While specific physical requirements vary by position, the standards for a CIA operative include a passing grade on the Army Physical Fitness Test (APFT), followed by specialized paramilitary training.
The CIA is not the place it is often portrayed as in movies and television. It is an agency without "policing or subpoena powers," and serves solely as an intelligence collection agency. However, due to the often dangerous nature of human intelligence gathering, field operatives must be physically ready to handle just about any situation.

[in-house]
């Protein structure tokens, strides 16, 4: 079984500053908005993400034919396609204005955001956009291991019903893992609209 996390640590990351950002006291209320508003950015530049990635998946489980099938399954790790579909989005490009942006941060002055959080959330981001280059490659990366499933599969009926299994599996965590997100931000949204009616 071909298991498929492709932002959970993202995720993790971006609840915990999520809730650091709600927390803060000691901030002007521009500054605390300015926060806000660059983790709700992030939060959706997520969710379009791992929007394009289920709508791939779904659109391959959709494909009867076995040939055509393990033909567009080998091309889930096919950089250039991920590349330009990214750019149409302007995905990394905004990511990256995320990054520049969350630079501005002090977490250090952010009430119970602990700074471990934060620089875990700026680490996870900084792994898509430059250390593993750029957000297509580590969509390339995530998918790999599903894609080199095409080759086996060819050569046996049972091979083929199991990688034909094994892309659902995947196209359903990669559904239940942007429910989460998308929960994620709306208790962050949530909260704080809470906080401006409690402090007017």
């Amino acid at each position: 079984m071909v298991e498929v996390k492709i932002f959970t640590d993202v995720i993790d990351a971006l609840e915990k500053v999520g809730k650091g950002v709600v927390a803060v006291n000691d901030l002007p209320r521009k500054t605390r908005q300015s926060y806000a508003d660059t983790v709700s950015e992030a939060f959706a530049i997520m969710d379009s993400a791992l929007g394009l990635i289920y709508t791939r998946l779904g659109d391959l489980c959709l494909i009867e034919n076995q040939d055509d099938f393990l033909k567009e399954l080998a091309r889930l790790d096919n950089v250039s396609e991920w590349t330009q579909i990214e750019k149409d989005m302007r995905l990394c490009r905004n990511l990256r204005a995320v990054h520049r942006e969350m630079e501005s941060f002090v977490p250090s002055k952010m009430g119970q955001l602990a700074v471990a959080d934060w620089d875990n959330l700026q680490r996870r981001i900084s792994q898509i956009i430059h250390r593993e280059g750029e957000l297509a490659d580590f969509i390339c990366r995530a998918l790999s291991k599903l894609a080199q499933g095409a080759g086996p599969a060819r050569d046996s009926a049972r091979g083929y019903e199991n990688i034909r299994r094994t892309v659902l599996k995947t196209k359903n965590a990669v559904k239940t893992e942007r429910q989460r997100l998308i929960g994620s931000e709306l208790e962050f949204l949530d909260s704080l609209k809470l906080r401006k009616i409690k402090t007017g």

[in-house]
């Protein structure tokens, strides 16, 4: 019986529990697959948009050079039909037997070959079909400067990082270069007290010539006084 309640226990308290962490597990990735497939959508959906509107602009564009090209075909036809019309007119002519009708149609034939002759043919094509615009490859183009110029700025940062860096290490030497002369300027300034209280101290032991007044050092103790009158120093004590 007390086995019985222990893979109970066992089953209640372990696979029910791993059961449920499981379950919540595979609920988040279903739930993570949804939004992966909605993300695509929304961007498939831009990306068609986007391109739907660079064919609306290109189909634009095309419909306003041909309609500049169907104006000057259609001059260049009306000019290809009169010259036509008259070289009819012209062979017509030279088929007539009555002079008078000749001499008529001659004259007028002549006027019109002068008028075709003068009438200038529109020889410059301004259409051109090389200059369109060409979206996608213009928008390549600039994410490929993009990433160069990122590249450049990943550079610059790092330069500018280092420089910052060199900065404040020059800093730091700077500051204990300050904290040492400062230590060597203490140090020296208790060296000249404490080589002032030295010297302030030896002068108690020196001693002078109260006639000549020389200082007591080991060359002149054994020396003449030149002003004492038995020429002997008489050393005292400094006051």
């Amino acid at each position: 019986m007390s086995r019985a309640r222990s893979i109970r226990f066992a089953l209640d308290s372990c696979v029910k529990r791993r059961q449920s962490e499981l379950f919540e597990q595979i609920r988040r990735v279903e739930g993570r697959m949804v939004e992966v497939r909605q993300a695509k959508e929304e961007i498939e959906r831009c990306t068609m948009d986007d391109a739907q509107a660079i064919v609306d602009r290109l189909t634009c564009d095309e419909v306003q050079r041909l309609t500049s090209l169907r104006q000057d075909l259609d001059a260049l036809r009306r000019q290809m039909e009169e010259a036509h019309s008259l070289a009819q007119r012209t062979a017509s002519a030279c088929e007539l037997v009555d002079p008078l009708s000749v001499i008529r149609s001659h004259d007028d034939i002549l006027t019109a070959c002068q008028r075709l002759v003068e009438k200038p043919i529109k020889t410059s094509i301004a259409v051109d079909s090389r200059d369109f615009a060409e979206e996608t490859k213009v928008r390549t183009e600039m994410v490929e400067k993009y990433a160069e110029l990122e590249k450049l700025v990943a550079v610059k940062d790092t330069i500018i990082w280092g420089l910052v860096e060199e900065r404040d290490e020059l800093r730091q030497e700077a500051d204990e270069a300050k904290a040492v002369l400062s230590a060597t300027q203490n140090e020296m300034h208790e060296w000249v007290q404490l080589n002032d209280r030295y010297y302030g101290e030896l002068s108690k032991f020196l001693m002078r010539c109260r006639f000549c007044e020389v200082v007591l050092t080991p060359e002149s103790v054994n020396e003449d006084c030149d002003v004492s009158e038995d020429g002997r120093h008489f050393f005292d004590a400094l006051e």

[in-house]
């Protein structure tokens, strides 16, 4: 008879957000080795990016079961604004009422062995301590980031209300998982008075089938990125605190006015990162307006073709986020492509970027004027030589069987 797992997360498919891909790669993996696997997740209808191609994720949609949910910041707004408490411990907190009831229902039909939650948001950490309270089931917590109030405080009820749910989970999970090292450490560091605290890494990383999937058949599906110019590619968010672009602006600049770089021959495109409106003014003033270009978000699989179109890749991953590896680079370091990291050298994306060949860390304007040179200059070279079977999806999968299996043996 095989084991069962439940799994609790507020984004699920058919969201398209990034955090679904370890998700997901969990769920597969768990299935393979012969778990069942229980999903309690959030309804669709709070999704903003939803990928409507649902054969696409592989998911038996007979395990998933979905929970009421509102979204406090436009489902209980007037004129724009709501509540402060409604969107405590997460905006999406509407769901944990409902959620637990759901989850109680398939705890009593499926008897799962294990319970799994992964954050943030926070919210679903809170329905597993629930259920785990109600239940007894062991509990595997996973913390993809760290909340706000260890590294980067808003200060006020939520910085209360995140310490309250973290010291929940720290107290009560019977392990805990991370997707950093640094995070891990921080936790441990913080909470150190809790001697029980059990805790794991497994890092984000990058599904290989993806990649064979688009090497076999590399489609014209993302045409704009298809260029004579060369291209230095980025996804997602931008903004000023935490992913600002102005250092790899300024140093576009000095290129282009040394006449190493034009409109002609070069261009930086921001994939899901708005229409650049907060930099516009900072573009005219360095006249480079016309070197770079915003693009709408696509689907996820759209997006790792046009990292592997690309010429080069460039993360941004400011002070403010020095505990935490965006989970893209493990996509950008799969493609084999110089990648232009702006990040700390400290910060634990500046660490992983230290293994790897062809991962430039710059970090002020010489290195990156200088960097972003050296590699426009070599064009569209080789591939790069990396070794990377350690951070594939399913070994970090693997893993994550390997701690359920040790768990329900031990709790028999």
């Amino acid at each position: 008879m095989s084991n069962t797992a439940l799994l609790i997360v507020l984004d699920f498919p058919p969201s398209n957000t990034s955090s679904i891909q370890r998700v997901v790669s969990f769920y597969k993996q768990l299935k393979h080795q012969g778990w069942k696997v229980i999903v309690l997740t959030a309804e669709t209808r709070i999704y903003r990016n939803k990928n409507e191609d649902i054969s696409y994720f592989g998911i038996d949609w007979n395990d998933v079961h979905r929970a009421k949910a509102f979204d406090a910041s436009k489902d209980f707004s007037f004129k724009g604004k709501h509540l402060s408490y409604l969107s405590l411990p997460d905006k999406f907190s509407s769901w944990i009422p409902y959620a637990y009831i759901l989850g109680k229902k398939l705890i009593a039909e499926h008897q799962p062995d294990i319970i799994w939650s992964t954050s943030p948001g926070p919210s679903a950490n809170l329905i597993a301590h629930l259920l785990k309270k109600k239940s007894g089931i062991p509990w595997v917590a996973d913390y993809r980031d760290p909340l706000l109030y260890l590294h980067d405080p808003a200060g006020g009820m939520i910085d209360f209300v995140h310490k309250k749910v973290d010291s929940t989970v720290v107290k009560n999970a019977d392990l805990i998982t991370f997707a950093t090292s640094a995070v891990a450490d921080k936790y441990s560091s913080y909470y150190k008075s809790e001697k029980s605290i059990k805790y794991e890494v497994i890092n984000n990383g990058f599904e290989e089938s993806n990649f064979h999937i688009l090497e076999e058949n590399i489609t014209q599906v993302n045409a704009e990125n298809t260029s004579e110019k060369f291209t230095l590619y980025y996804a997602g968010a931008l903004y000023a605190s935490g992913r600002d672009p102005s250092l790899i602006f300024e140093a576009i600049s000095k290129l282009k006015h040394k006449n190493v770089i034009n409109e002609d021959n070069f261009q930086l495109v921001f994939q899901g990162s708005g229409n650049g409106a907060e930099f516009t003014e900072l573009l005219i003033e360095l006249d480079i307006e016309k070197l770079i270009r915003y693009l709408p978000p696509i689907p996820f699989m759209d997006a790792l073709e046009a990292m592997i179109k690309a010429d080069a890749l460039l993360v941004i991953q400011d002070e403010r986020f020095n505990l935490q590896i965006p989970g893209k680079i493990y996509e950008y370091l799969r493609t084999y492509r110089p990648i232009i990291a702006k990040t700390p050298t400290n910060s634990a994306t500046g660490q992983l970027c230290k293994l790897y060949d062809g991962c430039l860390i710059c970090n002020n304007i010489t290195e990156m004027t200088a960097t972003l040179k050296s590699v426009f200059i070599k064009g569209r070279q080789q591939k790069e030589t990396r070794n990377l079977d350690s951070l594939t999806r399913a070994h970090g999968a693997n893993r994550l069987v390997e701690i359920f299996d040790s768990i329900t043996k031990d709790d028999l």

The Army Physical Fitness Test consists of three parts: push-ups (untimed), a two-mile run (timed), and sit-ups (one minute to do as many as possible). Each event is scored based on performance, and only those able to pass with a sufficient score in all three categories will advance to paramilitary training.
Paramilitary training (training by a non-military unit that is structured as though it were one, such as a police force) involves rigorous physical, weapons, driving, and other training, similar to the training undergone by a military or law enforcement outfit. This is to ensure the safety of operatives and their mission when on more dangerous assignments.
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